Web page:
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The shallow symbolism of fossil fuel divestment

Harvard and Yale students protest during the halftime of the college football game between Harvard and Yale at the Yale Bowl in New Haven, Conn. on Nov. 23. Demonstrators stormed the field during halftime to demand that both universities divest their investments in fossil fuels and to call attention to climate change.Nic Antaya for The Boston Globe

Global Divestment Day coincides with Valentine’s Day, so February has become a favorite month for climate change activists to demand that universities divest from fossil fuels. There was no shortage of such demands on campuses this year. Students — and in some cases, faculty — at Brandeis, Harvard, MIT, Penn, Loyola, the University of Pittsburgh, and a slew of other schools staged protests, passed resolutions, circulated petitions, and took to social media to pressure college administrators to stop investing in corporations that produce coal, oil, and natural gas. Most of the demands were politely brushed off. Harvard’s president, for example, promised to present the faculty’s call for divestment to the university’s top directors, saying he was “confident” it would receive “the thought and consideration it deserves.”

But some institutions gave in to the pressure. Georgetown University announced on February 6 that it will stop investing in fossil fuels within 10 years. Of course Georgetown’s trustees know that selling the university’s shares in publicly held companies like ExxonMobil or Chevron won’t have the slightest impact on the price of the companies’ stock. Nor will it affect their ability to raise funds or supply energy to customers around the world. And it won’t reduce the world’s supply of fossil fuels by a single barrel of oil or cubic foot of natural gas.


The point is worth underscoring. Student activists may sincerely imagine that getting their school to divest from fossil fuel stock is an effective way to weaken fossil-fuel companies. But capital markets don’t work that way. Every share of ExxonMobil stock sold by Georgetown is a share simultaneously purchased by some other investor — almost certainly an investor with no desire to demonize or punish fossil fuel companies. As an ExxonMobil investor, Georgetown may have some leverage over company policies. As an ex-investor, it has none.

In financial terms, as Oxford professor William MacAskill observed in a New Yorker essay a few years ago, disinvesting because of ethical scruples about an industry creates buying opportunities for investors who don’t share those scruples. “The market price stays the same; the company loses no money and notices no difference,” wrote MacAskill, whose research focuses on effective altruism. “As long as there are economic incentives to invest in a certain stock, there will be individuals and groups . . . willing to jump on the opportunity.”


That may not matter to teenage activists filled with righteous indignation, but the savviest climate activists certainly know it. Bill McKibben, a longtime environmental campaigner and foe of fossil fuel companies, has acknowledged that divestment crusades aren’t aimed at “affecting share prices” of oil, gas, and coal companies. The goal, rather, is to “revoke the social license of these firms” and turn them into “pariahs.” In The American Prospect, divestment advocate Jennifer Stock made a similar point: “At its essence, divestment is a symbolic, culturally punitive act,” she writes. And such “symbols are powerful,” since they help “shape the narratives we espouse as a culture.”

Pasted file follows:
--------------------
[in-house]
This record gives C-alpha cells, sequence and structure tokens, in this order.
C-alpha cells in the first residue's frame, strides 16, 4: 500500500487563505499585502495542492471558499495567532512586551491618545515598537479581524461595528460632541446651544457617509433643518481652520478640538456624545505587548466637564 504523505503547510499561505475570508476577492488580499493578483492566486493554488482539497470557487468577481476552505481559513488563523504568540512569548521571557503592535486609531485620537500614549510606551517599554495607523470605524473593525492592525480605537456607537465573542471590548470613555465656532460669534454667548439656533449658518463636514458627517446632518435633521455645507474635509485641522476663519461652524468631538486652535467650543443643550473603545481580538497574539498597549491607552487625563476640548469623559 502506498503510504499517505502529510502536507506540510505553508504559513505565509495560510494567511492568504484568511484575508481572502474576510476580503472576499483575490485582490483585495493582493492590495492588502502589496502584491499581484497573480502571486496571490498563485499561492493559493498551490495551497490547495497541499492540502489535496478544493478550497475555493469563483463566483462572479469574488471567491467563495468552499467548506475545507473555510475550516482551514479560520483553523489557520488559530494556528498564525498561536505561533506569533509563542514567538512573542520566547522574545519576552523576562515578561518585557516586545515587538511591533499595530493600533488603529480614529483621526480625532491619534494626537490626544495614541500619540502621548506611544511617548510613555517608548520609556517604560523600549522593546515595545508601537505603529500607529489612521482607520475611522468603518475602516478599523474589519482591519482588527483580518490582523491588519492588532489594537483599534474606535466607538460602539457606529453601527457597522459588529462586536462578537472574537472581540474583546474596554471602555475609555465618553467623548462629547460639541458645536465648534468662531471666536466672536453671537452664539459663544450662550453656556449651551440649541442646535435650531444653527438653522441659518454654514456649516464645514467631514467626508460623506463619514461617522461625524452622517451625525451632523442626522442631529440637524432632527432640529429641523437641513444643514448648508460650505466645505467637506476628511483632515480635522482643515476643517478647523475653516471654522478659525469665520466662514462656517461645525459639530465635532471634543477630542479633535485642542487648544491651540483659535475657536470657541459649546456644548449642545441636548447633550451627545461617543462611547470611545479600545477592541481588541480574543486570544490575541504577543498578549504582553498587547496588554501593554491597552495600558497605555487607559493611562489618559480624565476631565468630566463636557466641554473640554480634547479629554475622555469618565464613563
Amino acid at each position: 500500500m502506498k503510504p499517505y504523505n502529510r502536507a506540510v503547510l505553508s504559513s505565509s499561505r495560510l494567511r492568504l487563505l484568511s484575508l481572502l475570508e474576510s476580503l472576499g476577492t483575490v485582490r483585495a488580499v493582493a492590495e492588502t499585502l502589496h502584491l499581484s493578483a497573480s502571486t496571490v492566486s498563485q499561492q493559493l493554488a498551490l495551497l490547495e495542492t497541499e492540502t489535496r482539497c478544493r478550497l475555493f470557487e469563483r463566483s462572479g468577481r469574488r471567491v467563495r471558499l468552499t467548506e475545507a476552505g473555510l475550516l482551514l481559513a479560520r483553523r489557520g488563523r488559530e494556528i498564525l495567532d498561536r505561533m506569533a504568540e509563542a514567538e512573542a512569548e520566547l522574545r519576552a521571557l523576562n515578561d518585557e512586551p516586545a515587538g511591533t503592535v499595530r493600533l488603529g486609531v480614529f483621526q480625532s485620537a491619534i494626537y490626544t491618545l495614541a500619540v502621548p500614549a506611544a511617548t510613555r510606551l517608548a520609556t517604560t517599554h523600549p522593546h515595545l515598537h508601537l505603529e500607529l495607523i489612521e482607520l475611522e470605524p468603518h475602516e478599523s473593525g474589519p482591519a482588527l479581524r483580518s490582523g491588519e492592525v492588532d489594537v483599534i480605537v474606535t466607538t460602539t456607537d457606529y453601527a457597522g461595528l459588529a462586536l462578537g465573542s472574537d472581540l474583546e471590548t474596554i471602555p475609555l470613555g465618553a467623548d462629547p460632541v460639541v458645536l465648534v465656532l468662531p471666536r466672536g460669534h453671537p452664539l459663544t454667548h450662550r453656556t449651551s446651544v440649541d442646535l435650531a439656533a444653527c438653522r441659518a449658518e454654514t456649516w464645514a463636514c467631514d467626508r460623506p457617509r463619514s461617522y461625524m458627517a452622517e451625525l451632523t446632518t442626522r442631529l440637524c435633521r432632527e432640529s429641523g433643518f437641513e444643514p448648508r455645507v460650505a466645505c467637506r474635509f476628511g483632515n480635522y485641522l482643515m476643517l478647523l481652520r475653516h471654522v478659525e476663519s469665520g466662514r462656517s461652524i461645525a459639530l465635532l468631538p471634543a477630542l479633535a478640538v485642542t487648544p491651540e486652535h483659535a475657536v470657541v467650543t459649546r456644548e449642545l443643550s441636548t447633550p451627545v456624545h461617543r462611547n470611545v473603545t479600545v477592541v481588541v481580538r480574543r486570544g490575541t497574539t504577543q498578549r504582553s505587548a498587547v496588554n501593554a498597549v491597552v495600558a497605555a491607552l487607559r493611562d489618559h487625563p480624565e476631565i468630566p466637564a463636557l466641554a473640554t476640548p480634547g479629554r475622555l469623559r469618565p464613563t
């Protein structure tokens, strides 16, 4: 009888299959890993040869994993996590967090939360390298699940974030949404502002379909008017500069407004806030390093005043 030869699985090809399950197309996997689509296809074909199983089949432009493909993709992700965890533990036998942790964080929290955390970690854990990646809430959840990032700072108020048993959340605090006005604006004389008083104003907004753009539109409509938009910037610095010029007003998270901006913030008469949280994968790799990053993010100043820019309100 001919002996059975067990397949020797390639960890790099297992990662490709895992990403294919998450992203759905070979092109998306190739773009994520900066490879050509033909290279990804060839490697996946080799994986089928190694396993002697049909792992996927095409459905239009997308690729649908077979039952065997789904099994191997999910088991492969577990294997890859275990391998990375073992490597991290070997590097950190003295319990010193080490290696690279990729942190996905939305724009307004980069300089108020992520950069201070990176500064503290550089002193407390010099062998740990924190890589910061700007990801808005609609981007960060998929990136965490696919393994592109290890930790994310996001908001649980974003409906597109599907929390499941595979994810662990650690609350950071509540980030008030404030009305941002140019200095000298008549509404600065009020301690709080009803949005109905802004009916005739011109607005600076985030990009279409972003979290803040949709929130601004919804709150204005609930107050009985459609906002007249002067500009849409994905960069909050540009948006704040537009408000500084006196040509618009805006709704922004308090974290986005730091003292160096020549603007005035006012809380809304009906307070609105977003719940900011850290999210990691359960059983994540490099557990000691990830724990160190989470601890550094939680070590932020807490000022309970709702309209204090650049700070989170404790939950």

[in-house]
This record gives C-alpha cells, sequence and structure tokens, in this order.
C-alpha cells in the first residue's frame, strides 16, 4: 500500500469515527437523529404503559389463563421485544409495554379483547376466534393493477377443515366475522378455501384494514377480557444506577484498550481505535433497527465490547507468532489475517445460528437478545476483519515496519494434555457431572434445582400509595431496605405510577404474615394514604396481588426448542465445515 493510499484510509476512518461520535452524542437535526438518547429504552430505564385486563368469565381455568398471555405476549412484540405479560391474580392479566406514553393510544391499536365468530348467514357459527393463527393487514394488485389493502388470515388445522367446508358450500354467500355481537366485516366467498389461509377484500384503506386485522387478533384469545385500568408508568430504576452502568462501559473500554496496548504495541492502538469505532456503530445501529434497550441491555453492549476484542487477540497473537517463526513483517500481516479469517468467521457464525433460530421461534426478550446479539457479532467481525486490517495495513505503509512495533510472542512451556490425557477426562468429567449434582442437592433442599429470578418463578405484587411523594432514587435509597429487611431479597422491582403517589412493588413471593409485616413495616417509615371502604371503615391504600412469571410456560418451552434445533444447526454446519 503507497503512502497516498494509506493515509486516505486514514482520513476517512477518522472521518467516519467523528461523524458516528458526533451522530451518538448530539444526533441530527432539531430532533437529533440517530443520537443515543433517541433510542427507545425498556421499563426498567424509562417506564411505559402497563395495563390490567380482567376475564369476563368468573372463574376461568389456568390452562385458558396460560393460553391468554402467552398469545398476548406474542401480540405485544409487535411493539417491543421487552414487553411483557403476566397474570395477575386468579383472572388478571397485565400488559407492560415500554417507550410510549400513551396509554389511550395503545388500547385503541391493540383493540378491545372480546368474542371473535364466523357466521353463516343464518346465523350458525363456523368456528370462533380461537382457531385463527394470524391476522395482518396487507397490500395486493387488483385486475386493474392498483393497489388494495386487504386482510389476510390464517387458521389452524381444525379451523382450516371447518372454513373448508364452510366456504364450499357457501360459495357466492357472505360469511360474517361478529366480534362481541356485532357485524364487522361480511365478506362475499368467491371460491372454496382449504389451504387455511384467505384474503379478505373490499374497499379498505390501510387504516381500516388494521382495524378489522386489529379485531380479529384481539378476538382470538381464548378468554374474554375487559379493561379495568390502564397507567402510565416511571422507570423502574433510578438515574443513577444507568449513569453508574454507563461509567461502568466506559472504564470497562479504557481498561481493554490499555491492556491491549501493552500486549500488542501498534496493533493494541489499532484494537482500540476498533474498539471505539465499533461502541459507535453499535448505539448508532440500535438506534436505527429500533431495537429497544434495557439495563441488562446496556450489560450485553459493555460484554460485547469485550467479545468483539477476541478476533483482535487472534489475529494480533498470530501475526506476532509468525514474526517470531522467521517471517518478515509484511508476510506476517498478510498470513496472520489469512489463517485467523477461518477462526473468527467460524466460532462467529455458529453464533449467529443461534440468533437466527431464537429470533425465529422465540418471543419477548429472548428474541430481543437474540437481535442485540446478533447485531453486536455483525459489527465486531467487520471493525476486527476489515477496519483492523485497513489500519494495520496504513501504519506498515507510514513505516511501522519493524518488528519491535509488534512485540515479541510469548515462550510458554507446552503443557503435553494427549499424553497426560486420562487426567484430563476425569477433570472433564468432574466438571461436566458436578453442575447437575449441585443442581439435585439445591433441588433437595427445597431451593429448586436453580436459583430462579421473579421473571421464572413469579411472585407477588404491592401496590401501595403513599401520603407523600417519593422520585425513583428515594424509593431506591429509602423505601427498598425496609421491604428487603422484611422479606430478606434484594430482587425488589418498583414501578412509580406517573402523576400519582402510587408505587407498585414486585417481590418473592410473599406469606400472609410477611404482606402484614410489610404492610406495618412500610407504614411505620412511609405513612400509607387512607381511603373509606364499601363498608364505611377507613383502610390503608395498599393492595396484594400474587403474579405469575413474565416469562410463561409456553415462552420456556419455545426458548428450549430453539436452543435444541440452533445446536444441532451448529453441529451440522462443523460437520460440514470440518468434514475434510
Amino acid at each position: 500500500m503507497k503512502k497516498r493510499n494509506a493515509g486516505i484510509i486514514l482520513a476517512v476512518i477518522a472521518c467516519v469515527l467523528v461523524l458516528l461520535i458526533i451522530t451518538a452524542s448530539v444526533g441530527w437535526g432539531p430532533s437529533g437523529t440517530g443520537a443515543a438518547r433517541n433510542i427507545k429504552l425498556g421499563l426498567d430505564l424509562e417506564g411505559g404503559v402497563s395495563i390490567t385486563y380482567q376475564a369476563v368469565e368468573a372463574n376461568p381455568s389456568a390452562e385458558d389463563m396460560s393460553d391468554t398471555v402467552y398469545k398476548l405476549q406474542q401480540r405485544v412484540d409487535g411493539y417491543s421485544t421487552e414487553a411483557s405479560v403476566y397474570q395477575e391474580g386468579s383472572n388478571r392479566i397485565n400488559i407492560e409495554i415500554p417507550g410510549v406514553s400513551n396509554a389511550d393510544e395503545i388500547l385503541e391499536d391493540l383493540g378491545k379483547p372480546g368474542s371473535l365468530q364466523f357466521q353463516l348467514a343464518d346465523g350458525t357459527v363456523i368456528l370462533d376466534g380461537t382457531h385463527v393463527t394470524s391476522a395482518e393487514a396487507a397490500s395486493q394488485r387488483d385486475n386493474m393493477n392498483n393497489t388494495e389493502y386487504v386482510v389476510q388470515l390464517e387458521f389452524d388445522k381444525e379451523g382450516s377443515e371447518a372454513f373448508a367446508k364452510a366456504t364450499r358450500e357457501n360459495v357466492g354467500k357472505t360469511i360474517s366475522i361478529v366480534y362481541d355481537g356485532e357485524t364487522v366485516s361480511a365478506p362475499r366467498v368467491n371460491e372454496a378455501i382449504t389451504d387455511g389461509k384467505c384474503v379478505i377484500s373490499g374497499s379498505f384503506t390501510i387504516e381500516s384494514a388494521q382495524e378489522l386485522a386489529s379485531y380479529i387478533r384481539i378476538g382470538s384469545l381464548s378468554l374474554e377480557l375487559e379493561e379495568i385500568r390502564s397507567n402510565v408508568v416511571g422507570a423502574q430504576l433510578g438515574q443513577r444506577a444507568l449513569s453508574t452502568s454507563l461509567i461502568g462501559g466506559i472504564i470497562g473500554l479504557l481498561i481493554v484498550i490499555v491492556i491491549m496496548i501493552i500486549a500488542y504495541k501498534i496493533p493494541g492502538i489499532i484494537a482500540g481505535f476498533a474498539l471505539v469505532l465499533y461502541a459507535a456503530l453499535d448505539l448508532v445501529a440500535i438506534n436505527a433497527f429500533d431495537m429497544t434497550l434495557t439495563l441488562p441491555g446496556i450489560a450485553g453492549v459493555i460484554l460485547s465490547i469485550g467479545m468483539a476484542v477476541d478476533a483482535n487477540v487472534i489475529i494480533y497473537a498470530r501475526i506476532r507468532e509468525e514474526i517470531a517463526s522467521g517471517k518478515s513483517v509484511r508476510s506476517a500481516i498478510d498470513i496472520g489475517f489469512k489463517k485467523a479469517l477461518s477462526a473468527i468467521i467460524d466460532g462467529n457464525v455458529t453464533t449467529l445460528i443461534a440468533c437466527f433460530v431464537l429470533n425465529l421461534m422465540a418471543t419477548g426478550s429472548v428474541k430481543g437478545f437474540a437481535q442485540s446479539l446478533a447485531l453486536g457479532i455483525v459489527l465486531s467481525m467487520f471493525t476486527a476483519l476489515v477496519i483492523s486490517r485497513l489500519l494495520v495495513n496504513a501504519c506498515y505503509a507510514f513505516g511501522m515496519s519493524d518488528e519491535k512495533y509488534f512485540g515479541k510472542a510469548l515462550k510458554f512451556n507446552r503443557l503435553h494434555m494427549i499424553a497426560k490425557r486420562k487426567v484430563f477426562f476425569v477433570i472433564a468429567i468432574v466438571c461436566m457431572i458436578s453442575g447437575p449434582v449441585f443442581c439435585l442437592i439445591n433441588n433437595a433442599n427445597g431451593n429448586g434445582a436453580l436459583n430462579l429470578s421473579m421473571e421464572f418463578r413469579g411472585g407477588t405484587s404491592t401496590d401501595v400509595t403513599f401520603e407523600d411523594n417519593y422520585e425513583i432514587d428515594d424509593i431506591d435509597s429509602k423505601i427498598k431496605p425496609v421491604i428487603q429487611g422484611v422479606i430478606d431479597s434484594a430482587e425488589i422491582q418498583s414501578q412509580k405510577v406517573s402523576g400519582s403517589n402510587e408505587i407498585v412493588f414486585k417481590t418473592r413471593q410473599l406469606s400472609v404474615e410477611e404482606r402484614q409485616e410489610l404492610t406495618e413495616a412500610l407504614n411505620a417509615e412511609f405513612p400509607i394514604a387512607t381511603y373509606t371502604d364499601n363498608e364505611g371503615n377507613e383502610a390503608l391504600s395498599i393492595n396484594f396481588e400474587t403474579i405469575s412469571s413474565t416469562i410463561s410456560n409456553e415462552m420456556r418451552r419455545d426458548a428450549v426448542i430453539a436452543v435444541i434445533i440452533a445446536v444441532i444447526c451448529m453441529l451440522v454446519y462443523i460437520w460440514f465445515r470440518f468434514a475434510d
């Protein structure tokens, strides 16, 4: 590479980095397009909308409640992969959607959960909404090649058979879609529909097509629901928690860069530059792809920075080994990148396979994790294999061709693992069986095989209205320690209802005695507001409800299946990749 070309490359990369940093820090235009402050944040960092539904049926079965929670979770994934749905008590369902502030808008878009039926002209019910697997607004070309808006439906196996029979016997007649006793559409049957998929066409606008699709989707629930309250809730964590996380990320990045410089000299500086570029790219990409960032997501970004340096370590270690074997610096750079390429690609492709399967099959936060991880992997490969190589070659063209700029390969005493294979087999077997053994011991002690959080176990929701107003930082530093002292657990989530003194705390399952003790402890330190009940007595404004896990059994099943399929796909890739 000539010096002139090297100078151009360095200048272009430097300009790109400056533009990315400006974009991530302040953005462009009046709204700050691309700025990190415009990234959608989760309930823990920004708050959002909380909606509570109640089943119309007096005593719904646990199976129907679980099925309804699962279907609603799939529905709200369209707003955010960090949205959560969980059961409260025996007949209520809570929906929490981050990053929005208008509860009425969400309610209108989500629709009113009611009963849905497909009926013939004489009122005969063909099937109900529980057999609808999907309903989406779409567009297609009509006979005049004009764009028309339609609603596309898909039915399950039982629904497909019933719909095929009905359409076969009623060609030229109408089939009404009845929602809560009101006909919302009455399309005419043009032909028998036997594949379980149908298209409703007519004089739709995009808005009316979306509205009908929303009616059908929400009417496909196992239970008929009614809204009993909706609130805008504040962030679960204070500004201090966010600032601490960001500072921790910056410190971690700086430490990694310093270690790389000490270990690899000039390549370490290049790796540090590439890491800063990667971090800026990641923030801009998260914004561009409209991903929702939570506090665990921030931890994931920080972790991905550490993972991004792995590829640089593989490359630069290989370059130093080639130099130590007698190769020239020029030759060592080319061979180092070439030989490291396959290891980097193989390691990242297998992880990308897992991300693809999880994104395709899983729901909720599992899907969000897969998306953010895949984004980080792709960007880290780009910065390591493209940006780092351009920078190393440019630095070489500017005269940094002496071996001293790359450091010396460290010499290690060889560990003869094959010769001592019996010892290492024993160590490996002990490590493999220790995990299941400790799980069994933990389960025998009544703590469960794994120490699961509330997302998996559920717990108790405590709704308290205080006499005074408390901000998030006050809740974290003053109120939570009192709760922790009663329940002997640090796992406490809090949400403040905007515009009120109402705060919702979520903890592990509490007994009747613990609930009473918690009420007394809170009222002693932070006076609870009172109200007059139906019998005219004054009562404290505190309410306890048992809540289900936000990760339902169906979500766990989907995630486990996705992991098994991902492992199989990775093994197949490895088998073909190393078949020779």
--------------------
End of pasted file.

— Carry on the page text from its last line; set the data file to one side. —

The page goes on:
Maybe so. But if the divestment movement is merely a form of hostile symbolism — if it asks of its adherents only that they join in stigmatizing fossil-fuel companies — does it really amount to anything more than moral preening? It’s easy for college students to march and picket and chant “Divest Now!” What are they prepared to do that isn’t so easy? Stop buying gasoline for their cars? Give up hot showers? Renounce their electronic devices? If it weren’t for fossil fuels and the corporations that extract, refine, and sell them, there would be no air travel, no central heating or air conditioning, no Internet, no fresh produce in the middle of winter. Those things aren’t absolutely essential to life on earth; after all, human beings lived without them for millennia. But how many of those clamoring for divestment from fossil fuel stocks are willing to go beyond cost-free symbolism and actually divest themselves of the myriad benefits they reap every day from fossil fuels?


To be sure, there are sources of energy other than fossil fuels. But wind and solar power, the “greenest” renewables, account for only 8 percent of the electricity generated in the United States. Even if someday they account for all of it — which is likely only in the realm of science fiction — modern life would still be unthinkable without fossil fuels. Thousands of indispensable products, from plastic to asphalt to fertilizer, are derived from petroleum. No less than gasoline or jet fuel, they cannot be had without refining crude oil, and the carbon footprint that entails.

The benefits of fossil fuels have been incalculably vast. Thanks to coal, oil, and natural gas, billions of human beings live better, safer, healthier, cleaner, and richer lives than they otherwise would have. Certainly there is a case to be made that those gains have come at the cost of some negative environmental impacts. But those impacts will not be mitigated by getting colleges to sell off their shares in fossil fuel companies. If all you want to do is strike a self-righteous pose, a divestment campaign is the way to go. If you’re hoping to change the energy that makes the world go ‘round, divestment won’t accomplish a thing.


Jeff Jacoby can be reached at jeff.jacoby@globe.com. Follow him on Twitter @jeff_jacoby. To subscribe to Arguable, his weekly newsletter, go to bitly.com/Arguable.